Drugs on ISIC? Let's save young lives, let's subsidize the tests!

Imagine being able to reduce the number of people who have long-term health consequences from experimenting with drugs at a young age by waving a magic wand. Reduce the number of deaths. Reduce the number of addicts. And that you wouldn't even have to legalize drugs completely or use draconian punishments because of that. Think that it is not possible? It is! And very easily:

This is only a part of english translation: currently in Czech republic it is practically illegal to provide quality-tests for any drug. One can only buy tests online or use expensive and slow testing in a state's laboratory.

Personally, I believe that the full legalization of drugs - based on example of the direction of some US states- would be the best starting point from both a moral, economic and utilitarian point of view. Prohibition does not work - and it doesn't matter how socially acceptable we impose it.

Social acceptability is an indicator we cannot ignore. So let's talk about the intermediate step - so if we will not fully legalize drugs, how can we avoid unnecessary deaths from prohibition the most?

Every time when You will see the news that a young man died after experimenting with drugs due to a bad dose or especially poor drug quality, We must keep in mind that this death could be prevented. Just few small changes would lead to cultivating of the drug market and a cost reduction for the treatment of possible unsuccessful experiments. A bed day in the ICU can cost an average of 23 thousand crowns (one thousand of Euro), other specializations then go into the next tens of thousands.

We expose young people to the greatest risk

How many of you know that you can ask for test of quality of some drugs that you "buy on the street" in the Czech Republic as well? The information is not very well known and the approach to testing is complex. You will pay 1800 Crowns for laboratory analysis - not a cheap level in Czechia.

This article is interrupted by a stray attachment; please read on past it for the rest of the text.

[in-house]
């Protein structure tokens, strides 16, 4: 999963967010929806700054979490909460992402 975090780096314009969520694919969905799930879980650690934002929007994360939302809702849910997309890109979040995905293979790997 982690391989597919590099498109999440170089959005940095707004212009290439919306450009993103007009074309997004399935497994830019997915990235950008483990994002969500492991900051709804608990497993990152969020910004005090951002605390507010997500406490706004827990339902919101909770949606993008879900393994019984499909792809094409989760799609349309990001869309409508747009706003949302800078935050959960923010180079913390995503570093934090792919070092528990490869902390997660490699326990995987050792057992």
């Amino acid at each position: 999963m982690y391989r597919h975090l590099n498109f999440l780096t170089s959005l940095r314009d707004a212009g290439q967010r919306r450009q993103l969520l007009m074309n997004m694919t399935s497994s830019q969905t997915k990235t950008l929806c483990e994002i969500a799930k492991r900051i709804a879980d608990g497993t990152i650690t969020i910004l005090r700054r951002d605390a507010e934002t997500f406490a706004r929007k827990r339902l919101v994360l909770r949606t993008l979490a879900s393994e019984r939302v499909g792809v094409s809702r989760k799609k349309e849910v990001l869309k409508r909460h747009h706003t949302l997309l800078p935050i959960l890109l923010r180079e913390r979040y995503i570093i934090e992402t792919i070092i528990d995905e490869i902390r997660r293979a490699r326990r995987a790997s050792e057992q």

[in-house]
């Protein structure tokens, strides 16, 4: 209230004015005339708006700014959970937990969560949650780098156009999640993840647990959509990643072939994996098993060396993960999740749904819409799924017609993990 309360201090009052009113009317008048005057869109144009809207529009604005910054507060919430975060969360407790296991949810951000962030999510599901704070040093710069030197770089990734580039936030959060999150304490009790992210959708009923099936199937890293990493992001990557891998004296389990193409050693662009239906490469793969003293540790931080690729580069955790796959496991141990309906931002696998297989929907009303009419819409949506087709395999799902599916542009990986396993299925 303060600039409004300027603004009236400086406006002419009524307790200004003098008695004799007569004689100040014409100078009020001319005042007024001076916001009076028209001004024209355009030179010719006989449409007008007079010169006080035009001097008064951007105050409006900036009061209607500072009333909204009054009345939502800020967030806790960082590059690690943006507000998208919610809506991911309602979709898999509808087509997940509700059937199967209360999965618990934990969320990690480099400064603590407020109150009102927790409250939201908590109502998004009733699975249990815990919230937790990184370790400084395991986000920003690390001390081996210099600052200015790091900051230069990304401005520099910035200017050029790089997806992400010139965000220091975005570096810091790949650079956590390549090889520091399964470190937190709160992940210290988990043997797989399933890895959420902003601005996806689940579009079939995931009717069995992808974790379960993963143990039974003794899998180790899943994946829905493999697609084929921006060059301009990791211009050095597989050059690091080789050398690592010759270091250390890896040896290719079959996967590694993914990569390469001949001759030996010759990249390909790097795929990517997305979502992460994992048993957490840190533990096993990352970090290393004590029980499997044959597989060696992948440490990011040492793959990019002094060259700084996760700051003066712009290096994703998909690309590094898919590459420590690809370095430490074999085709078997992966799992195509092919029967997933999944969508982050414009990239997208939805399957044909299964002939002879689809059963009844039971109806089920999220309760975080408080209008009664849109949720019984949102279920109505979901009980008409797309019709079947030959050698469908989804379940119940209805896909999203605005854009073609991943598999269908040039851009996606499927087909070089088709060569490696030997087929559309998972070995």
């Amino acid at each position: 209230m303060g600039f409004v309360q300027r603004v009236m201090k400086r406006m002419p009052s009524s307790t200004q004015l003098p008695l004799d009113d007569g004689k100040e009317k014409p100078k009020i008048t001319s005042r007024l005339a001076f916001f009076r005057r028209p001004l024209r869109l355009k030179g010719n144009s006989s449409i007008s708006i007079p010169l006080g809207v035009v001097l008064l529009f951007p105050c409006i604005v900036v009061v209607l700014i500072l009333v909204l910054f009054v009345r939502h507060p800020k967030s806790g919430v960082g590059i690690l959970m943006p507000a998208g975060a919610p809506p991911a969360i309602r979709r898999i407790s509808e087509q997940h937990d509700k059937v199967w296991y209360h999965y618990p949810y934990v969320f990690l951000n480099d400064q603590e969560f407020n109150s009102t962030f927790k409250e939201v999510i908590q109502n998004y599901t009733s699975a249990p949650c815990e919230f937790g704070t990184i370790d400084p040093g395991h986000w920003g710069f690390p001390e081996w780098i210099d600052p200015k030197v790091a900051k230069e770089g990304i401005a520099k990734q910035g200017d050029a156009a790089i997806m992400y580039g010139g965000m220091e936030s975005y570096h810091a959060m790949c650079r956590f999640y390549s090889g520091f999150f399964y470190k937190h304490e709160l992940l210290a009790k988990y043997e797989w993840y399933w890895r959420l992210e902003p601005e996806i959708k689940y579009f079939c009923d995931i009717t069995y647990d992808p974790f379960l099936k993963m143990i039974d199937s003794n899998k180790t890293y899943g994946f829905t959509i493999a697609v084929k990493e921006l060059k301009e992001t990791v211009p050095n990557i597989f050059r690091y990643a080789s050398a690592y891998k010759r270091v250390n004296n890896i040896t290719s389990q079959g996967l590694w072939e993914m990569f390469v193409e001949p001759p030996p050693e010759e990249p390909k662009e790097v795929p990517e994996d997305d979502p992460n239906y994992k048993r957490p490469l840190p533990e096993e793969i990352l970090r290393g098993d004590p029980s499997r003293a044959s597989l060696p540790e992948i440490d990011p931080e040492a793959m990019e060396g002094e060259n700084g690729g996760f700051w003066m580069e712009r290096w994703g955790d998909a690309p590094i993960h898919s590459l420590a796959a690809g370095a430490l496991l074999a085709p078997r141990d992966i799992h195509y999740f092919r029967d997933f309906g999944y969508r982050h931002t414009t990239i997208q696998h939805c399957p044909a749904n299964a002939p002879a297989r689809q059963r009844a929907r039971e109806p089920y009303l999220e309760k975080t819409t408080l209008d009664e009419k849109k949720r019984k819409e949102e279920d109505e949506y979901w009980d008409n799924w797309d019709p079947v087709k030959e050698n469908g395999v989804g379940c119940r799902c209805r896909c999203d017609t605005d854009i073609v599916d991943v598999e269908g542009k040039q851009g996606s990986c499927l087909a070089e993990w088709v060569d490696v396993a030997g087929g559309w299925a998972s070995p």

There are orientation tests for the most common drugs (MDMA, ecstasy, methamphetamines) in the price of units up to lower tens of Euros. It is possible to order them online, it is possible to have them "with you" in case of need for emergency and in case of failure of stable customer-supplier relationships situations or if purchase from the street is made.

But how many eighteen-nineteen-year-old experimenters will buy, pay, have a drug test kit delivered (home, to their parents!) Online? How many of them can arranged or afford a laboratory test?

In my opinion, testing the quality of a substance is a significant harm-reduction process, yet it is not common at all in the Czech Republic. The Czech drug prevention / harm-reduction system thus ends when a young experimenter decides to try a drug.

So in the most risky moment:

  • inexperienced userwho doesn't know how he will react to the drug,
  • obtains the drug from - for him - unverified source (friend is not proven source!),
  • it is often about impulsive decision,
  • it is often about combination of multiple substances and reduced judgment,
  • It is often the user who does not know "how to watch himself" and hot to recognise the risky situation in himself (how could he do that?).

For this critical situation, there is a risk reduction solution that we do not use in the Czech Republic. Every life killed due to a drug experiment, every health complication due to the unexpected content of the substance, every "fraud" of the dealer on the "young chick" is a form of a tax, a cost, for that in the Czech Republic, drug testing is not a commonly available issue at the moment when it is most needed.

Insurance tests, tests behind the bar, tests everywhere

Let's make street drug testing such a common think that it will be available to every drunken teenage experimenter even at 2 o'clock in the morning for a party or club:

  • let's make test kits paid by health insurance. Purchase possible without prescription, for a "citizen" or an insured person's card with a % subsidy from a health insurance company. Free for people under 26 / ISIC card holders. Do you find the "drug for ISIC" funny?
    Not me. Who else should have it available for free than the most risky group of first-time users? Let's discuss, for example, the limit of "1 test per week / person" and not whether the tests should be available at all.
    Subsidies from the health insurance company will provide market supply and package leaflet in v Czech language into which we can put any harm-reduction information we need to communicate to the young users;
  • make them available in pharmacies (non-stop pharmacies in big cities!) so then insurance companies can combine it with the pharmacist's obligation to instruct the purchaser about the risk of use - for example, that you should drink a lot in case of ecstasy (but beware of too much water), how to know when the substance does not suit me etc.,
  • let's put tests on the emergency room. Again, equally paid from health insurance (for example, "at ISIC" or up to 26 years), the possibility of either self-collection and self-test, or (for a fee of 90 crowns for emergency, which is a common fee for emergency in Czechia) to have a test performed by a doctor / nurse in the emergency room. An emergency doctor / nurse is a qualified person who, for example, can ask about current health complications and to warn the potential user of a specific risk, eg a combination with current medication. Have you heard of serotonin syndrome?